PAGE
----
3.  Synoptic Overview of the Event

3a.  General

The synoptic pattern over the north Pacific during late December 2007 and early January 2008 was very favorable for the development of strong surface cyclones in the Gulf of Alaska .In particular, a strong meridional temperature gradient that characterized a deep layer of the troposphere (Fig. XX) was associated with an unusually strong polar jet stream. 200 mb zonal wind anomalies of 50 knots were found over the northern Gulf of Alaska (Fig. XY) and wind speeds exceeding 150 knots at all levels in the upper troposphere (Fig. XZ) extended zonally just north of the surface polar front.  The interaction of features progressing along this strong jet stream pattern with the surface frontal zone is a key in understanding the development of the powerful wave cyclone that advanced across the West Coast on 3-4 January 2008.  This cyclone had pressure falls in excess of -1 mb h-1 for 24 hours and thus exceeded the threshold conventionally defined for a "meteorological bomb"  (Sanders and Gyakum, 1980).

Several embedded progressive short waves were associated with significant upper tropospheric divergence.  These passed along or across the surface frontal zone associated with this jet and initiated rapid cyclogenesis.  This is consistent with the observations of Palmˇn and Newton (1969, p.  318) who observed that strong divergence occurring over a preexisting surface frontal zone often results in the development of rapidly deepening surface cyclones in the eastern Pacific during the cold season. They observed that such cyclones often can bring damaging wind and precipitation events to the Pacific coastal states, an observation consistent also with that of Bluestein (1993, p. 119).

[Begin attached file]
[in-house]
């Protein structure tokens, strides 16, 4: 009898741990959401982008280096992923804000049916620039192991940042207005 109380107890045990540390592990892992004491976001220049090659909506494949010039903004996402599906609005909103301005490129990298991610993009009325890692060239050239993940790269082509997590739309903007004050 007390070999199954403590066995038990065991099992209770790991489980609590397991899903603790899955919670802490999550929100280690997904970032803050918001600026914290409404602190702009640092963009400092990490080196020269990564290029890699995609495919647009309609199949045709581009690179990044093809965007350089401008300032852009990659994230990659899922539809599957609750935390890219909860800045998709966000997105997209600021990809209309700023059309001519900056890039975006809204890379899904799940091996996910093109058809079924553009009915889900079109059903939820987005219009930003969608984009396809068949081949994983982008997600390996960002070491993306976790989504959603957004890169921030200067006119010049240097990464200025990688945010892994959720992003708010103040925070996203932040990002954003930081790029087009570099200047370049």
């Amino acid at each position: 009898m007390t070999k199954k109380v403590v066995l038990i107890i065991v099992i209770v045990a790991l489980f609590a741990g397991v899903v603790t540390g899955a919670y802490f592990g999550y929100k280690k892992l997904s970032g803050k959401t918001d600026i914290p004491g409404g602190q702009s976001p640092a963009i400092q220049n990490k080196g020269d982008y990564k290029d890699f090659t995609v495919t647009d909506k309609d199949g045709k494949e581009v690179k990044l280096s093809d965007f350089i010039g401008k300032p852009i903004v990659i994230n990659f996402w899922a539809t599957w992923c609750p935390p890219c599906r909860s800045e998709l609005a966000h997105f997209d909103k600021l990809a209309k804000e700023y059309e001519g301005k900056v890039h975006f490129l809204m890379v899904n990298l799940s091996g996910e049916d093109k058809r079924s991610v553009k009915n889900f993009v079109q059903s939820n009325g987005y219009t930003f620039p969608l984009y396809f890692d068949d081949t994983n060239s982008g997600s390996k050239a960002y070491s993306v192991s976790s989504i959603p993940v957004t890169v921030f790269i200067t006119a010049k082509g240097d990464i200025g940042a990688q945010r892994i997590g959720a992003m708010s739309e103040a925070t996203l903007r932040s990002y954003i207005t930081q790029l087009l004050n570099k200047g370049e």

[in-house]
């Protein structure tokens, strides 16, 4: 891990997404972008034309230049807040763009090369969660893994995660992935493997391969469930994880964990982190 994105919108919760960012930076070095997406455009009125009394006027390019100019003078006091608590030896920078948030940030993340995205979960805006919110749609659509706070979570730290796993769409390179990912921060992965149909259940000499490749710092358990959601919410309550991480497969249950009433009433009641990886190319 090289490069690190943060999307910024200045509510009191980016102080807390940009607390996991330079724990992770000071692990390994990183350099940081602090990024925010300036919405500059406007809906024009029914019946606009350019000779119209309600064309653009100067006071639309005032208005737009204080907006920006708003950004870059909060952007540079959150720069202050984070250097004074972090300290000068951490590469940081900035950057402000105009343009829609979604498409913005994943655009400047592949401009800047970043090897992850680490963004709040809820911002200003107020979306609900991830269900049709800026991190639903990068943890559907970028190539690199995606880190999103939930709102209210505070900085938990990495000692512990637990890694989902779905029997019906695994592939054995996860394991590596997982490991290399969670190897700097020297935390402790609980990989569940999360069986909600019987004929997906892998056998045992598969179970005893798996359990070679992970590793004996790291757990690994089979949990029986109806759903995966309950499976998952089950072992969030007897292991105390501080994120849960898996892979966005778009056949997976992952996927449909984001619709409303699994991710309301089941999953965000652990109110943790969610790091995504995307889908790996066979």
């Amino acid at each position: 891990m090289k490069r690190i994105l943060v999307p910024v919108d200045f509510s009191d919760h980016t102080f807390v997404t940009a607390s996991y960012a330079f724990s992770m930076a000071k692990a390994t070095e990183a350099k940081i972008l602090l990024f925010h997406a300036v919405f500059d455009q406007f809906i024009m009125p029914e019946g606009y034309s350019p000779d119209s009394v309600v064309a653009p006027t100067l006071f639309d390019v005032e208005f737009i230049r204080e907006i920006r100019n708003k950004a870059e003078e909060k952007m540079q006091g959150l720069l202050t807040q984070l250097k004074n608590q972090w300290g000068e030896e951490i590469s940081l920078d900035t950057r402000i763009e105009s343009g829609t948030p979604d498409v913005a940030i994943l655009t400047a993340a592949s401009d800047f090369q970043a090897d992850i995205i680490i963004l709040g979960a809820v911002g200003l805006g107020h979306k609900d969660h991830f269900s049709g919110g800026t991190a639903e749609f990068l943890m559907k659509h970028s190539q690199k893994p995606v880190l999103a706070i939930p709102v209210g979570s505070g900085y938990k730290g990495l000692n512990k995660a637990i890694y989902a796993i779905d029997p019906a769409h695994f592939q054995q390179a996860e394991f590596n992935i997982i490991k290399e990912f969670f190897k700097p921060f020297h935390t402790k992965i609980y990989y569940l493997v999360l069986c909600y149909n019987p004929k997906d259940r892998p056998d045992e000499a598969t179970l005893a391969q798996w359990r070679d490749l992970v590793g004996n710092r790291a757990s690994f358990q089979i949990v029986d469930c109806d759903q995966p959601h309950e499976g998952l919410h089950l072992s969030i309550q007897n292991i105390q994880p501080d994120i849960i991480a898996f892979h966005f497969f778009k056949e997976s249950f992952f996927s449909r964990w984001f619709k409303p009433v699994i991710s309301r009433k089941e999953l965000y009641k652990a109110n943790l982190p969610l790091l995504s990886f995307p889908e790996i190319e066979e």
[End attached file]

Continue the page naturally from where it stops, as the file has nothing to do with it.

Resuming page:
The following discussion will center on a diagnosis of the synoptic and mesoscale  controls and features associated with the pattern at the time of the greatest rainfall and wind in California on 4 January 2008.   While much of the discussion will center on a documentation of the features responsible for important rainfall bursts, and the strong, damaging winds affecting northern and central California, a quasigeostrophic diagnosis of the important contributors to the vertical motion fields associated with the cyclone will be summarized.

3b. Overview of the Pattern in the Middle and Upper Troposphere:  0000 UTC 2 to 12 UTC 4 January 2008

(What are the connecting ideas to surface development? Dines Compensation and its companion the Pressure Tendency Equation!!)

3c. Overview of the Surface Pattern:  0000 UTC 2 to 12 UTC 4 January 2008

3d. Examination of the Synoptic-scale Controls During Explosive Development

3e.  Meteorological Controls on Bursts of Heavy Precipitation and Wind on 4 January 2008



Figure XA:  Plot of sealevel pressure (mb), sustained wind speed and peak gusts (mph) at San Francisco International Airport from 0000 UTC 3 January to 0000 6 January 2008.  The four periods of strong wind (1, 2, 3 and 4), as discussed in the text, are indicated, with Period 3 especially discussed in Section 3e. (Source: METARS archived at National Climatic Data Center)


Figure XB:  Plot of hourly rainfall (in) observed at San Francisco International Airport from 0000 UTC 3 January to 0000 6 January 2008 (Source: Hourly Precipitation Data, NCDC, January 2008)